Graduation Year


Document Type




Degree Name

Doctor of Philosophy (Ph.D.)

Degree Granting Department

Educational Leadership

Major Professor

Vonzell Agosto, Ph.D.

Committee Member

William Black, Ph.D.

Committee Member

Danielle Dennis, Ph.D.

Committee Member

Brenda Walker, Ph.D.


education leadership, school choice, markets, case study, critical theory


This qualitative case study focused on how school leaders’ understandings of (dis)ability were implicated in decision-making and affected student (dis)enrollment in Florida’s Voluntary Prekindergarten Program (VPK). More specifically it explored how leaders in private VPK programs invoked conceptions of normality, and subsequently abnormality, during decision-making processes for student (dis)enrollment. Combining a critical poststructuralist approach (critical disability studies, critical policy analysis), decision-making on (dis)enrollment was contextualized within the current policy ecology. This policy ecology was framed as an historical development of policies regarding preschool for children with and without disabilities in a marketplace shaped by the convergence of federal, state, and local policy, which tended to be based on deficit-oriented perspectives of disability that functioned to (re)constructed what was understood as (dis)ability.

Further, findings focused on how policy, market, and VPK leaders’ understanding of (dis)ability influenced decision-making rationales and outcomes affecting (dis)enrolled students. Findings indicated their sense of identity impacted their interpretation of and reaction to program polices, local market pressures and their construction of the “good consumer”—a parent/child dyad prepared for rigor and the exhibition of self-control. Reciprocity emerged as a theme and suggested good consumers reinforced VPK leaders’ desired identity. In addition, VPK leaders’ justified enrollment and disenrollment decisions within a continuum of exchanges that occurred between consumers and themselves. Leaders who embraced service or spiritual based leadership practices tended to be more inclusive of children with diverse needs.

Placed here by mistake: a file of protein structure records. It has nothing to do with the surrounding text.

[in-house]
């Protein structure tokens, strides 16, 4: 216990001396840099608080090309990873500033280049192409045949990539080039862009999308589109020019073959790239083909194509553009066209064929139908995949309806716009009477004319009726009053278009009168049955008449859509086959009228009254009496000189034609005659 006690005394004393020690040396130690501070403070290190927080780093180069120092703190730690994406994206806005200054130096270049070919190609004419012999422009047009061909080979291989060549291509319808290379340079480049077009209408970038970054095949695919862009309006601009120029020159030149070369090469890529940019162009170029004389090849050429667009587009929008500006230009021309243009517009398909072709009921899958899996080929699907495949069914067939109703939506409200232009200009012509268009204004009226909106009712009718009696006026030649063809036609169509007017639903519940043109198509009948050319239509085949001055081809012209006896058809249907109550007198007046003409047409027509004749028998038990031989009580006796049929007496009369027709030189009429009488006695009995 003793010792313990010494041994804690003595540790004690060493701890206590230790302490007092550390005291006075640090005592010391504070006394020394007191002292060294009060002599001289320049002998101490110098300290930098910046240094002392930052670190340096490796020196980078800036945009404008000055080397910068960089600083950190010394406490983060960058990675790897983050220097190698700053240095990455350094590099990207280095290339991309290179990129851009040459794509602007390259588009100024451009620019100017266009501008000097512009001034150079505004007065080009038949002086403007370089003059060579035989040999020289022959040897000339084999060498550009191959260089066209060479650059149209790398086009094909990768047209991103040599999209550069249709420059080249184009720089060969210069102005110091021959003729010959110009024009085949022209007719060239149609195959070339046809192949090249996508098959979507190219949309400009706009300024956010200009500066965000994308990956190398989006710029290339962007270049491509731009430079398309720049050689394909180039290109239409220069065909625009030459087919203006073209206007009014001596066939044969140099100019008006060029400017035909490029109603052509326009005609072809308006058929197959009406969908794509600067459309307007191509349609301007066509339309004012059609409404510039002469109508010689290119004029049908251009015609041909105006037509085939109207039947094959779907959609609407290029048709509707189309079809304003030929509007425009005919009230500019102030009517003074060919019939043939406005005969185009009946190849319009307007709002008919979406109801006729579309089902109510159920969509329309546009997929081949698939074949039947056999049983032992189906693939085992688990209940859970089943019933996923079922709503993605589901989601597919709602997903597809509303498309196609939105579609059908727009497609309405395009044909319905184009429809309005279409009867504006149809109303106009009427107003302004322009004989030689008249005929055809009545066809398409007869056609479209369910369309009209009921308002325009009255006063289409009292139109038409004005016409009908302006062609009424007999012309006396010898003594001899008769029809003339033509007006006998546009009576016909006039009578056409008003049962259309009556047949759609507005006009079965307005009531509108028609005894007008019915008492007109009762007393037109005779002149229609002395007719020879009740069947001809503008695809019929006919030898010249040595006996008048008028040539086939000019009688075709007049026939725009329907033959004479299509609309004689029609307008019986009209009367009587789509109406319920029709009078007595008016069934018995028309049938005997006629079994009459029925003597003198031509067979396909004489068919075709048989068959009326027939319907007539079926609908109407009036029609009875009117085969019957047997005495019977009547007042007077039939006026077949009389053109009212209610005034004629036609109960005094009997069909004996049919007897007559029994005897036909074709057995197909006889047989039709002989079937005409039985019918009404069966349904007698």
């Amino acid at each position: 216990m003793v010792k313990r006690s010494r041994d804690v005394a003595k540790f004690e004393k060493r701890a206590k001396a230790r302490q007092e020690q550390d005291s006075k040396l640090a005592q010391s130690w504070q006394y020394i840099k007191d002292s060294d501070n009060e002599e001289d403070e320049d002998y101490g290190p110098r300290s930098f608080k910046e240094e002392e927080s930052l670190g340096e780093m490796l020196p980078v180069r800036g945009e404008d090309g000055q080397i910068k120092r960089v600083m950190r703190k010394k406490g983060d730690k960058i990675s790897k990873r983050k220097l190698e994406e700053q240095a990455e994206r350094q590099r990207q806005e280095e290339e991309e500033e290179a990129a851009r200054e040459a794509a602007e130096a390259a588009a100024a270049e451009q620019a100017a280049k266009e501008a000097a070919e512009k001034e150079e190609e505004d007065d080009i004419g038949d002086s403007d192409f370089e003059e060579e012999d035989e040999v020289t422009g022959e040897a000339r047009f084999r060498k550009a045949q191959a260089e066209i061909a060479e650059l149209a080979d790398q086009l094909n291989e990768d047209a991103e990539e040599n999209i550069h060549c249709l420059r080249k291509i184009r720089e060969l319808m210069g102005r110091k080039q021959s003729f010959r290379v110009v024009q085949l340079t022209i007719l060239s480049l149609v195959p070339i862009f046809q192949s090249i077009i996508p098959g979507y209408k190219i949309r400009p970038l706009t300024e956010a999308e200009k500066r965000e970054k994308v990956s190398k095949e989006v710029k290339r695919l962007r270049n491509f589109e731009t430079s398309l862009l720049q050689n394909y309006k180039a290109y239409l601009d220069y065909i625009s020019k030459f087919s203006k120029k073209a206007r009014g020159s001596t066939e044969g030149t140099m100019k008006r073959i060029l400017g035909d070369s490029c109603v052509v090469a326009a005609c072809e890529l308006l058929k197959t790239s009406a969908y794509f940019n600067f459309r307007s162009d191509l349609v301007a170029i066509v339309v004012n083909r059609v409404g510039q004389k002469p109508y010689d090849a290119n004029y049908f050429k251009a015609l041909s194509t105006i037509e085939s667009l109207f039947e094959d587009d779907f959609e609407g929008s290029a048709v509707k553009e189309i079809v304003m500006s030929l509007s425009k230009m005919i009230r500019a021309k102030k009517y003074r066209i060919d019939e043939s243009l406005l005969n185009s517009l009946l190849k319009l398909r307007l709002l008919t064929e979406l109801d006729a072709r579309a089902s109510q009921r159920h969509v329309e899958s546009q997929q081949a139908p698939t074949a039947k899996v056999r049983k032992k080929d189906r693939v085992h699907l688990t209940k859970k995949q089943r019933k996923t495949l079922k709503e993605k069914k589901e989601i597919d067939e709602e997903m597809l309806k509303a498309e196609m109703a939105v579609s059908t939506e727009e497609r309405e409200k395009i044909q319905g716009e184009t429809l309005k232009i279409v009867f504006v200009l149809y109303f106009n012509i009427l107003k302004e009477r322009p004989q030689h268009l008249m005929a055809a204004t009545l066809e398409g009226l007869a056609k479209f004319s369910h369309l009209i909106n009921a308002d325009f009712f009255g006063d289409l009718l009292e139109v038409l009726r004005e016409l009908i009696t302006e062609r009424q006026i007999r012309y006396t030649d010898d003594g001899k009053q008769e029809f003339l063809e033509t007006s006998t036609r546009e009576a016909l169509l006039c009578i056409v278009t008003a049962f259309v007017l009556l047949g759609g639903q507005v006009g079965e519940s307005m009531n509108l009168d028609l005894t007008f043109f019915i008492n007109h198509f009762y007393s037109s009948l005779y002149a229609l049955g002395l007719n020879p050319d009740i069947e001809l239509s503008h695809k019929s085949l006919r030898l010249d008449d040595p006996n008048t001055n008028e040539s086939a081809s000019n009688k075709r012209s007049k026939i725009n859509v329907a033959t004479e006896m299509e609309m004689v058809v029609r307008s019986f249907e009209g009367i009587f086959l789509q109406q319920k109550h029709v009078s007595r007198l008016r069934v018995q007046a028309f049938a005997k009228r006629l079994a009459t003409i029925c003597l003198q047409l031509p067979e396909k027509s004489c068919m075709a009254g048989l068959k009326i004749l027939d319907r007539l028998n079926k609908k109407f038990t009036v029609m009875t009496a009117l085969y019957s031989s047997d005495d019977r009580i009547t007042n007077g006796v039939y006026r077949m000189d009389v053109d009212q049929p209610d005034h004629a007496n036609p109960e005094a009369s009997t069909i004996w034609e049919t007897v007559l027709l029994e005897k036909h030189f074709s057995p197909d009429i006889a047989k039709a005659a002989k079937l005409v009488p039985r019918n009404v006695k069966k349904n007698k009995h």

Implications for future research should address 1) how VPK leaders include children with a range of abilities in their (pre)schools, 2) examine parents’ decision-making practices about their child’s (dis)enrollment in VPK centers, 3) policy clarification at the intersection of IDEA, ADA, and VPK, and 4) explore how local education agencies and private preschools can build infrastructure to support the inclusion of children with diverse learning needs in VPK centers. Such research can shed light on the complexity of decision-making with respect to enrollment for publicly-funded voucher programs on the private VPK market and how those decisions function to (re)shape discourses of normality in early childhood.